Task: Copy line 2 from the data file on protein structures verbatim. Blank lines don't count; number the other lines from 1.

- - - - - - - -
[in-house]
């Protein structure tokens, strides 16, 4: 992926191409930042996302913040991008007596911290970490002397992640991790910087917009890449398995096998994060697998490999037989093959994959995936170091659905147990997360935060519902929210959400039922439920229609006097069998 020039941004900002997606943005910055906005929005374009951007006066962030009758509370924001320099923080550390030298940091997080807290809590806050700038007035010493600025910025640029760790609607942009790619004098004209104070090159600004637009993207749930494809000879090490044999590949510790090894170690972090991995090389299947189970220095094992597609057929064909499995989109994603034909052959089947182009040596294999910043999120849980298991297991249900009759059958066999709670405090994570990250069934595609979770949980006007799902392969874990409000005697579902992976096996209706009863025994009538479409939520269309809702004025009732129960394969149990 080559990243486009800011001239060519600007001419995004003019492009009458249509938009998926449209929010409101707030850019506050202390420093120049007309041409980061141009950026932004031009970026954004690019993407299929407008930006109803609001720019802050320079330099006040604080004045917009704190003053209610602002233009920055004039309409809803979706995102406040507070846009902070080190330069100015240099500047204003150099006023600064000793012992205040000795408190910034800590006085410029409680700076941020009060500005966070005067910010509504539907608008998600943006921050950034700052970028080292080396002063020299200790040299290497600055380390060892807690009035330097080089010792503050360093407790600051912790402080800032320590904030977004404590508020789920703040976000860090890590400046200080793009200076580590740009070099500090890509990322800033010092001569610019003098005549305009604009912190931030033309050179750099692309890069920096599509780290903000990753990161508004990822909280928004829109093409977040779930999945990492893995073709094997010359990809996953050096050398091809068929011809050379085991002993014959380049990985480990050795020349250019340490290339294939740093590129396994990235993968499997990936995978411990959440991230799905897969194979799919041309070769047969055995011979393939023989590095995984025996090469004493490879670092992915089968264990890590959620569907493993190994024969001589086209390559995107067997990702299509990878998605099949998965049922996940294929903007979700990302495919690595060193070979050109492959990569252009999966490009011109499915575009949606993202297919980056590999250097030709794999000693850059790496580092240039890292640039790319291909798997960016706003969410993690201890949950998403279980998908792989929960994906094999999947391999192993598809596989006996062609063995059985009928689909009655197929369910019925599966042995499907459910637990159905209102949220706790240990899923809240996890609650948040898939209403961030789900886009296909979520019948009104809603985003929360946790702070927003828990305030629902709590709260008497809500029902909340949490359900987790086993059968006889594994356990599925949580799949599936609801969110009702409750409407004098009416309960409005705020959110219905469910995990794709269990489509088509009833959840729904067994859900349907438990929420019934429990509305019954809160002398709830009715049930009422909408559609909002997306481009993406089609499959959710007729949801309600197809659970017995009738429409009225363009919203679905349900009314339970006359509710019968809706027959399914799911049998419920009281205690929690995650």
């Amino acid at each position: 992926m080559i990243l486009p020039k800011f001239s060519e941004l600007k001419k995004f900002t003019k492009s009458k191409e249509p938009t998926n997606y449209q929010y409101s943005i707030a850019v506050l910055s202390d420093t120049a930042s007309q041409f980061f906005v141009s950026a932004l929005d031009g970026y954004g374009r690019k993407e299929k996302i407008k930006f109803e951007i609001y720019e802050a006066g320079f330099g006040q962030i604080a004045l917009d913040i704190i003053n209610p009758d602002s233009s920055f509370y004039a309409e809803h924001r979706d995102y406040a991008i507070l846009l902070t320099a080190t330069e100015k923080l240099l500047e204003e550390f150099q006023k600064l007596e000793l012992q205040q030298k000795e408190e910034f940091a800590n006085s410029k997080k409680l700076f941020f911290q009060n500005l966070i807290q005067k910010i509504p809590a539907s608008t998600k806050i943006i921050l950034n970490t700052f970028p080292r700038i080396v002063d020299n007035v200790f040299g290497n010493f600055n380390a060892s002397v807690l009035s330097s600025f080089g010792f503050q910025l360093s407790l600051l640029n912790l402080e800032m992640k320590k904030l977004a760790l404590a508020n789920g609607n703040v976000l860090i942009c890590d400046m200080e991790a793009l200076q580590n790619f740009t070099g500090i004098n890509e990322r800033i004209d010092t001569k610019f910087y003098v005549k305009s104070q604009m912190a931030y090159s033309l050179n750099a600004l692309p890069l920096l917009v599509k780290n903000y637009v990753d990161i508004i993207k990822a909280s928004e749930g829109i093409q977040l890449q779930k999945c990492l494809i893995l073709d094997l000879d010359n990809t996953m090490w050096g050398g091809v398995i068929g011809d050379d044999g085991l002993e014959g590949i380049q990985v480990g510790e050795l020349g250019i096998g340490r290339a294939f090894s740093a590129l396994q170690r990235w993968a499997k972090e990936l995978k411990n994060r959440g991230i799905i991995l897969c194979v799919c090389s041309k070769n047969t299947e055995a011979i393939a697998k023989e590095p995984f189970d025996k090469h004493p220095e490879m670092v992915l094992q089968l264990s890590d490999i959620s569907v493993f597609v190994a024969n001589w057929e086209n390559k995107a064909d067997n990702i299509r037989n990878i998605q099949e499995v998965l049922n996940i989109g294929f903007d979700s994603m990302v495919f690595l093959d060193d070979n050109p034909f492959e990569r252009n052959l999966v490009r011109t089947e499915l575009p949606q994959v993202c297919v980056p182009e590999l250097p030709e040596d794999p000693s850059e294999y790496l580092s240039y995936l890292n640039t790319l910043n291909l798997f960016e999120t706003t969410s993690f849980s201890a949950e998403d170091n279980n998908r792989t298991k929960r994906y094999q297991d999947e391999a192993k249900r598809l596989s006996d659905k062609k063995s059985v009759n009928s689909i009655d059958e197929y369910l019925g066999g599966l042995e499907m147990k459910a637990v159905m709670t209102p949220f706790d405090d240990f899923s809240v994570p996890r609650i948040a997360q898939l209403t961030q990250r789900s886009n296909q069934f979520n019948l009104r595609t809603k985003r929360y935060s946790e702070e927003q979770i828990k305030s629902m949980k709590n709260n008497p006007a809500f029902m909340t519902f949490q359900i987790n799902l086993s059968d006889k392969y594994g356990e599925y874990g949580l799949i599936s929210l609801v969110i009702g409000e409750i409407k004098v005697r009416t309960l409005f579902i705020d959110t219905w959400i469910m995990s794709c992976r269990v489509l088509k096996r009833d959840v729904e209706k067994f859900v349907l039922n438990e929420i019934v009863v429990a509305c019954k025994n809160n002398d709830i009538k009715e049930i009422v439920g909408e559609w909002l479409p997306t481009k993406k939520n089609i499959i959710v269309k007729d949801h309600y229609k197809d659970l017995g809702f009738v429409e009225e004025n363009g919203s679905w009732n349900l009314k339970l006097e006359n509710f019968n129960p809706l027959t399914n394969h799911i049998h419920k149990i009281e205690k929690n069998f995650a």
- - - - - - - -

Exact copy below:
């Protein structure tokens, strides 16, 4: 992926191409930042996302913040991008007596911290970490002397992640991790910087917009890449398995096998994060697998490999037989093959994959995936170091659905147990997360935060519902929210959400039922439920229609006097069998 020039941004900002997606943005910055906005929005374009951007006066962030009758509370924001320099923080550390030298940091997080807290809590806050700038007035010493600025910025640029760790609607942009790619004098004209104070090159600004637009993207749930494809000879090490044999590949510790090894170690972090991995090389299947189970220095094992597609057929064909499995989109994603034909052959089947182009040596294999910043999120849980298991297991249900009759059958066999709670405090994570990250069934595609979770949980006007799902392969874990409000005697579902992976096996209706009863025994009538479409939520269309809702004025009732129960394969149990 080559990243486009800011001239060519600007001419995004003019492009009458249509938009998926449209929010409101707030850019506050202390420093120049007309041409980061141009950026932004031009970026954004690019993407299929407008930006109803609001720019802050320079330099006040604080004045917009704190003053209610602002233009920055004039309409809803979706995102406040507070846009902070080190330069100015240099500047204003150099006023600064000793012992205040000795408190910034800590006085410029409680700076941020009060500005966070005067910010509504539907608008998600943006921050950034700052970028080292080396002063020299200790040299290497600055380390060892807690009035330097080089010792503050360093407790600051912790402080800032320590904030977004404590508020789920703040976000860090890590400046200080793009200076580590740009070099500090890509990322800033010092001569610019003098005549305009604009912190931030033309050179750099692309890069920096599509780290903000990753990161508004990822909280928004829109093409977040779930999945990492893995073709094997010359990809996953050096050398091809068929011809050379085991002993014959380049990985480990050795020349250019340490290339294939740093590129396994990235993968499997990936995978411990959440991230799905897969194979799919041309070769047969055995011979393939023989590095995984025996090469004493490879670092992915089968264990890590959620569907493993190994024969001589086209390559995107067997990702299509990878998605099949998965049922996940294929903007979700990302495919690595060193070979050109492959990569252009999966490009011109499915575009949606993202297919980056590999250097030709794999000693850059790496580092240039890292640039790319291909798997960016706003969410993690201890949950998403279980998908792989929960994906094999999947391999192993598809596989006996062609063995059985009928689909009655197929369910019925599966042995499907459910637990159905209102949220706790240990899923809240996890609650948040898939209403961030789900886009296909979520019948009104809603985003929360946790702070927003828990305030629902709590709260008497809500029902909340949490359900987790086993059968006889594994356990599925949580799949599936609801969110009702409750409407004098009416309960409005705020959110219905469910995990794709269990489509088509009833959840729904067994859900349907438990929420019934429990509305019954809160002398709830009715049930009422909408559609909002997306481009993406089609499959959710007729949801309600197809659970017995009738429409009225363009919203679905349900009314339970006359509710019968809706027959399914799911049998419920009281205690929690995650």